You need the CEO, the COO, the CFO, the CCO, IT, HR, legal and a host of others. You’re not trying to gather a large number of people, yet each operational leader brings an important perspective to a crisis and it’s indispensable to have early input and involvement to arrange expedient action. Likely, the CEO will be the spokesperson, but may also require technical expertise and input from subject matter experts. The VP of sales and marketing needs to know what to tell customers about product/service availability. And the functional role holding everything together is communications, which needs to facilitate the flow, craft content and have mediums ready to go.
4. Begin monitoring ASAP.
From the first inkling and continuing forward, comb conversations to determine what’s being said, by whom, and how it’s being interpreted and responded to by others. If it’s error-laden, you must jump in and correct it. If it’s malicious, you need to take it offline. If it’s positive, you need to thank and acknowledge it. In any case, if there are comments about the situation you need to turn it into a conversation, and keep others apprised so it doesn’t blindside a spokesperson.
5. Authentic, transparent messaging works.
This is not the time for gloss or for being long winded. This is the time for honesty, sincerity and brevity. You may not know all the answers, and that’s OK as long as you’re upfront about what you do know and what’s being done. The public, especially your employees and customers, want to know how it will affect them and what you’re doing.
6. Good manners have never been more important.
News travels faster and farther than ever before, so keep in mind that publics you never dreamed of communicating with may in fact find your situation of interest–you may gain allies, you may also incite foes. In either case, you may be establishing a relationship in the heat of a crisis, rather than in a more concerted way so “please and thank you” really count with external audiences. Your teammates will appreciate the cordiality, too, since tension and emotion are a volatile combination and contribute to misunderstandings.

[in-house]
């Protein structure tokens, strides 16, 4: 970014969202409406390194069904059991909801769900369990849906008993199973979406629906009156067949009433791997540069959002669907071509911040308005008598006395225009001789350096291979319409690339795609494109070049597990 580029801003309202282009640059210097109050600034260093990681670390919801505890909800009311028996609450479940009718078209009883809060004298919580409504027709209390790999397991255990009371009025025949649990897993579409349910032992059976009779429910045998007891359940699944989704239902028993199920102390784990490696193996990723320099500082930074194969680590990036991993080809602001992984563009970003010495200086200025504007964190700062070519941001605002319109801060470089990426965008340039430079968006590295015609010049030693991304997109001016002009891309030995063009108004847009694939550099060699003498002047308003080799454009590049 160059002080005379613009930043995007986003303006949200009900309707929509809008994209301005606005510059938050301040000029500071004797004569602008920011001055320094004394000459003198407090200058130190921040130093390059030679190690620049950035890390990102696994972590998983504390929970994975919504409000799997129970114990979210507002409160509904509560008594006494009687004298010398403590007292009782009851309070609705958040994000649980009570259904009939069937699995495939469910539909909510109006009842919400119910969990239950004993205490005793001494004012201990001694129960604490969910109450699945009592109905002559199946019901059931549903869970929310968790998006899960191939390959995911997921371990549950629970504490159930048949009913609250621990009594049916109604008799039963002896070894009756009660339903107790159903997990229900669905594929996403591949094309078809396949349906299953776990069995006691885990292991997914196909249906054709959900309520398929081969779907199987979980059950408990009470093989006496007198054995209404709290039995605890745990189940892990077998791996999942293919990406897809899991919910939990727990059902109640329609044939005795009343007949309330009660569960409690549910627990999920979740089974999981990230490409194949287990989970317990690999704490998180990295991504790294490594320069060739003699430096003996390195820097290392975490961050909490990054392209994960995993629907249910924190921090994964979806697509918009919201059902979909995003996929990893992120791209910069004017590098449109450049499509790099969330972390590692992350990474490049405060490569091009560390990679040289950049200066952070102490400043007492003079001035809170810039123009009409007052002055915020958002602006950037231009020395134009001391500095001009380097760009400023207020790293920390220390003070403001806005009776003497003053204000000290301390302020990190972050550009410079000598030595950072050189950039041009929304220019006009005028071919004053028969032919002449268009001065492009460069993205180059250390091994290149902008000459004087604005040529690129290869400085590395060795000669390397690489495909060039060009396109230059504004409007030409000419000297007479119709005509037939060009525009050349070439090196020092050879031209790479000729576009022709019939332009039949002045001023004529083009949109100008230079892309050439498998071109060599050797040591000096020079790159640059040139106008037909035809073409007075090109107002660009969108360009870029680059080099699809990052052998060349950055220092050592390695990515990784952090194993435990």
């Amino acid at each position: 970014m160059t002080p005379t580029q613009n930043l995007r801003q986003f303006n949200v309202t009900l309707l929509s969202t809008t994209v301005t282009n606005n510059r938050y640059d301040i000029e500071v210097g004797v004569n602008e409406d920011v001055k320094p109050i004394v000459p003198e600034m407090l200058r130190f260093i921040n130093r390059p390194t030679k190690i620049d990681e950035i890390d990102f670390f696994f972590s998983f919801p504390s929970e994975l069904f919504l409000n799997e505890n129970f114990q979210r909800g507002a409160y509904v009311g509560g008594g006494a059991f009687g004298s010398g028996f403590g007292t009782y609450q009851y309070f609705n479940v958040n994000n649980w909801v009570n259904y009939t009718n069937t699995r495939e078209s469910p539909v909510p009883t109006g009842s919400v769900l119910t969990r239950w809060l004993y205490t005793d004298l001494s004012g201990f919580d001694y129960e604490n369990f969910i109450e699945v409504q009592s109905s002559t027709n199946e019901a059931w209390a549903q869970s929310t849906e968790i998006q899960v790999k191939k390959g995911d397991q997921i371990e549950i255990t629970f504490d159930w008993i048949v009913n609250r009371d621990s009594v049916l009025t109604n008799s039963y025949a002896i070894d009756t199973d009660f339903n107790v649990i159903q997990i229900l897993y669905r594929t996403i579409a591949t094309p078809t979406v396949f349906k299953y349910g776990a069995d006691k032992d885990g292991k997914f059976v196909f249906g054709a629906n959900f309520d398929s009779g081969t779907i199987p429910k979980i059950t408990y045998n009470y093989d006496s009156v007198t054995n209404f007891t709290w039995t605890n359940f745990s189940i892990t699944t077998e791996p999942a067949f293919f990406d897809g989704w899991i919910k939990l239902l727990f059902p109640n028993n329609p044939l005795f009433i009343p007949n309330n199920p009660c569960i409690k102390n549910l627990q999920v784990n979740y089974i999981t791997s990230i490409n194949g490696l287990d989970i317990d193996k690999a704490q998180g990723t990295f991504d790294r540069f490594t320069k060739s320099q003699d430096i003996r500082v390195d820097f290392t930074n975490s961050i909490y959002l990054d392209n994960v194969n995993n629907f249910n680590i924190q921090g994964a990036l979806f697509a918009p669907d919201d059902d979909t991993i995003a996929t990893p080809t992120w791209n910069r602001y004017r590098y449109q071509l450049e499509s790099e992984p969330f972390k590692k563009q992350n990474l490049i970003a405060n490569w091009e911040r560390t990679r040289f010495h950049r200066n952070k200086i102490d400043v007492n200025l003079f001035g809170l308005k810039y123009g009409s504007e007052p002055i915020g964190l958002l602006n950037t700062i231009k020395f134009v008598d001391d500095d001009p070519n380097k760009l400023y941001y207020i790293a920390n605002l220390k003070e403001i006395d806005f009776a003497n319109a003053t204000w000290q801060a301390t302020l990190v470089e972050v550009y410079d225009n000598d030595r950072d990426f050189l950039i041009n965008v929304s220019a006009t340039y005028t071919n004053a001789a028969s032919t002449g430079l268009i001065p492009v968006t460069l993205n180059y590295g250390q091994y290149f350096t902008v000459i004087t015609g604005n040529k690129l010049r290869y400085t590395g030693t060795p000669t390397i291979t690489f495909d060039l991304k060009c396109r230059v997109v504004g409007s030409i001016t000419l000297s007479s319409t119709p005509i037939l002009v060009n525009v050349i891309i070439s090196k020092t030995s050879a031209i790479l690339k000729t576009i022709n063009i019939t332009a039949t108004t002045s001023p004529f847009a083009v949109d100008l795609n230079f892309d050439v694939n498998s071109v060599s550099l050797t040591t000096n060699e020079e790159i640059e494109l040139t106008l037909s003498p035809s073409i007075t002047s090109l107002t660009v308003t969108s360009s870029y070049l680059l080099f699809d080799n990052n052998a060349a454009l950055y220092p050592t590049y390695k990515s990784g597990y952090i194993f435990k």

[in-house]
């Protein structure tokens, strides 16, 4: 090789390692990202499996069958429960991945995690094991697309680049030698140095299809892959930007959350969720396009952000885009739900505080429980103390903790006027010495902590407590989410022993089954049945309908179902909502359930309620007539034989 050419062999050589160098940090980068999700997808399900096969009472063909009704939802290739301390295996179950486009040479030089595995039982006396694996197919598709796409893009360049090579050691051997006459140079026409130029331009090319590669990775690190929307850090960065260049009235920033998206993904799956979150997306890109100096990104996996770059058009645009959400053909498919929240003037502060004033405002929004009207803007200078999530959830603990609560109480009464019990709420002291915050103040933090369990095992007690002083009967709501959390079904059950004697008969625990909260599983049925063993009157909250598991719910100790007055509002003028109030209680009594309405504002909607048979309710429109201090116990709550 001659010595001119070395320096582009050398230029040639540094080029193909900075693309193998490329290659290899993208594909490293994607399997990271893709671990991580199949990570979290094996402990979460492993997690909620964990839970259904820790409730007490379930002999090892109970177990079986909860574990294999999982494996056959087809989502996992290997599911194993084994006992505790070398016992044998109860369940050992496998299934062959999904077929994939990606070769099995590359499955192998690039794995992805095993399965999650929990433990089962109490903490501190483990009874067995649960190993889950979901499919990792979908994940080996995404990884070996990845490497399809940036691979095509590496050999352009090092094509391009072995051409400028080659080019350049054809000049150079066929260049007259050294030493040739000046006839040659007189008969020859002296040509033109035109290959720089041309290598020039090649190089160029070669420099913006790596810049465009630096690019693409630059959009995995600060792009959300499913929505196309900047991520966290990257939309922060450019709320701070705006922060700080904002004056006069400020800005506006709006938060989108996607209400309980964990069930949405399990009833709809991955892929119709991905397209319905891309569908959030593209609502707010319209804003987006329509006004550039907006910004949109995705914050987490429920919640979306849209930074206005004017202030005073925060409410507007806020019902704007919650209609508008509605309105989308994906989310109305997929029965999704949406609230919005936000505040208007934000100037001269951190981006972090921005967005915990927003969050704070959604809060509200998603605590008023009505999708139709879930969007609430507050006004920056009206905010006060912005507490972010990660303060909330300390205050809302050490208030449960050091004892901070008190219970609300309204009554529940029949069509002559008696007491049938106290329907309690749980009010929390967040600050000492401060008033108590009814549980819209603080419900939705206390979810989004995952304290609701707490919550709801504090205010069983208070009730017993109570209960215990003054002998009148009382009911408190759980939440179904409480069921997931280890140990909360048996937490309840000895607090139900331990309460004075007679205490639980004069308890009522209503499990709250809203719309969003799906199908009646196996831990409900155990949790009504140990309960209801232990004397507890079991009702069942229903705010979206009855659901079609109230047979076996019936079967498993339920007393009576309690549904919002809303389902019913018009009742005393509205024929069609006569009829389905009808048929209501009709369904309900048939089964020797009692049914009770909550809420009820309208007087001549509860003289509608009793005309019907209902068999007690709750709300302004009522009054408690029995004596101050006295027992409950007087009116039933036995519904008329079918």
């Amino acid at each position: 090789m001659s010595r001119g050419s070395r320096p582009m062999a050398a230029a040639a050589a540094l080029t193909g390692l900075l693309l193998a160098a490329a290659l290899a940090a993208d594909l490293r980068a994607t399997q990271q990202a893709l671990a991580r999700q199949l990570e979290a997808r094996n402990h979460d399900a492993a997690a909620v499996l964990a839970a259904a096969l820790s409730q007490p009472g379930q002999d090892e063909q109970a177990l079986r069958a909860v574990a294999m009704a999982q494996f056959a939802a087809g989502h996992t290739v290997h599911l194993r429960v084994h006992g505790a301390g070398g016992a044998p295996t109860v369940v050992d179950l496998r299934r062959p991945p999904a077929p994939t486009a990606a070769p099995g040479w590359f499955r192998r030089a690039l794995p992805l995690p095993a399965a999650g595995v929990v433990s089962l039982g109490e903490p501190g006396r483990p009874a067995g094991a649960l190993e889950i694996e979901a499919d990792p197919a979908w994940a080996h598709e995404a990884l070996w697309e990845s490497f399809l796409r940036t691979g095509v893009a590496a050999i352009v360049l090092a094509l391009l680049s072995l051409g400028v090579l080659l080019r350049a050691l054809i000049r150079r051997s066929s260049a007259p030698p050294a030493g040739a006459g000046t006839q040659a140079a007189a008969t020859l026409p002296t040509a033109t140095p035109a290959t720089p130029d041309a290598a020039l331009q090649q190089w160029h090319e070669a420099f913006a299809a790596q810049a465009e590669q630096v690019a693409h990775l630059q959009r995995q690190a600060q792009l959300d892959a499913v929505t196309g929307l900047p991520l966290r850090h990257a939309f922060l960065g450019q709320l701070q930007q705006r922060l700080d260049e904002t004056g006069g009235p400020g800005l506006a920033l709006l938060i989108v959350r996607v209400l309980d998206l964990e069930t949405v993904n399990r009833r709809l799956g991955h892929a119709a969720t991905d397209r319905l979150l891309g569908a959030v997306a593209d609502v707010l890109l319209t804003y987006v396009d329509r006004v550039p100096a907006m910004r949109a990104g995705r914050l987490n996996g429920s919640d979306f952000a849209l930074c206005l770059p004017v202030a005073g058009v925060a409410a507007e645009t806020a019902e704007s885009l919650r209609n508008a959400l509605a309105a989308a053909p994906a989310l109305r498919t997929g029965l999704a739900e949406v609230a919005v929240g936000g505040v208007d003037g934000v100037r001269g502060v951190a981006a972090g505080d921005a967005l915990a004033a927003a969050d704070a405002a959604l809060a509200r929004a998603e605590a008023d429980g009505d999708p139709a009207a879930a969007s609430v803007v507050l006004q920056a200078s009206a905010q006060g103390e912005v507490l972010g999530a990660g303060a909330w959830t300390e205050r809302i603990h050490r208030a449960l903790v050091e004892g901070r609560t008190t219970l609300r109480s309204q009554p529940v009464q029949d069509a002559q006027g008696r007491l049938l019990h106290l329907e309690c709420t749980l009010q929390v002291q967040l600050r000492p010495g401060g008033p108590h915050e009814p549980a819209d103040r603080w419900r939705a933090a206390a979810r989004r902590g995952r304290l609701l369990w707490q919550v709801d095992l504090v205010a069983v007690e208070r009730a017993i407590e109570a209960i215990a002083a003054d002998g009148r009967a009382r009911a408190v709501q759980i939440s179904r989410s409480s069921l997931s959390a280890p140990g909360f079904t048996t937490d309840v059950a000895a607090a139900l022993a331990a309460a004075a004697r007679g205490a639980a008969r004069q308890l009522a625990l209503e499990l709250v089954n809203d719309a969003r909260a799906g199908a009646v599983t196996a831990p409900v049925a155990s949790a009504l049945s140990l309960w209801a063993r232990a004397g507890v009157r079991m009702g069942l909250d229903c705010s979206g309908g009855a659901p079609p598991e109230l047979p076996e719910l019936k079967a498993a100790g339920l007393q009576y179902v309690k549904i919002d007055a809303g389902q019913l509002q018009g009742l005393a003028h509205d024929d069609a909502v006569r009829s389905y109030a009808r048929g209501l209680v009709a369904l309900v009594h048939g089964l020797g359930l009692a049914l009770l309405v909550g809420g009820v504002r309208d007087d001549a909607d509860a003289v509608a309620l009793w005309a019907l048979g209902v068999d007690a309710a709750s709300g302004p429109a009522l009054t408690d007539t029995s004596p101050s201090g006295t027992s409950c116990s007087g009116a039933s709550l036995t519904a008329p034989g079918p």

The following items are key to immediate crisis response:
- Laptop and power cord, access to a printer and paper
- Mobile phone with list of contacts (numbers and e-mails for 24-hour access)
- Document templates saved on a flash drive and on the cloud (media protocol, Q&A)
- Media lists and wire distribution log in data
Calling the team:
- Include the following roles in the initial briefing and planning: CEO, CFO, COO, Marketing/Sales, PR, HR, IT, Legal Counsel and any involved plant/product managers.
- Provide electronic and hard copy documents with contact information.
- Be clear about spokesperson responsibilities, roles and expectations.
- Bring along an extra person to take notes, manage tasks, and make copy changes on the fly.
If your crisis communications team begins with these six steps in critical situations, you’re well on your way to handling—and possibly benefiting from—any crisis that arises. The ability to formulate the right messages and communicate briefly, clearly and succinctly should be part of your team’s ongoing routine, crisis or not. Get started now!
Rose McKinney, APR, Fellow PRSA, is founder and CEO of Twin Cities-based Pineapple Reputation Management. Whether it’s an annoying disruption or something more serious, she guides clients to clear communication strategy in times of opportunity and times of challenge.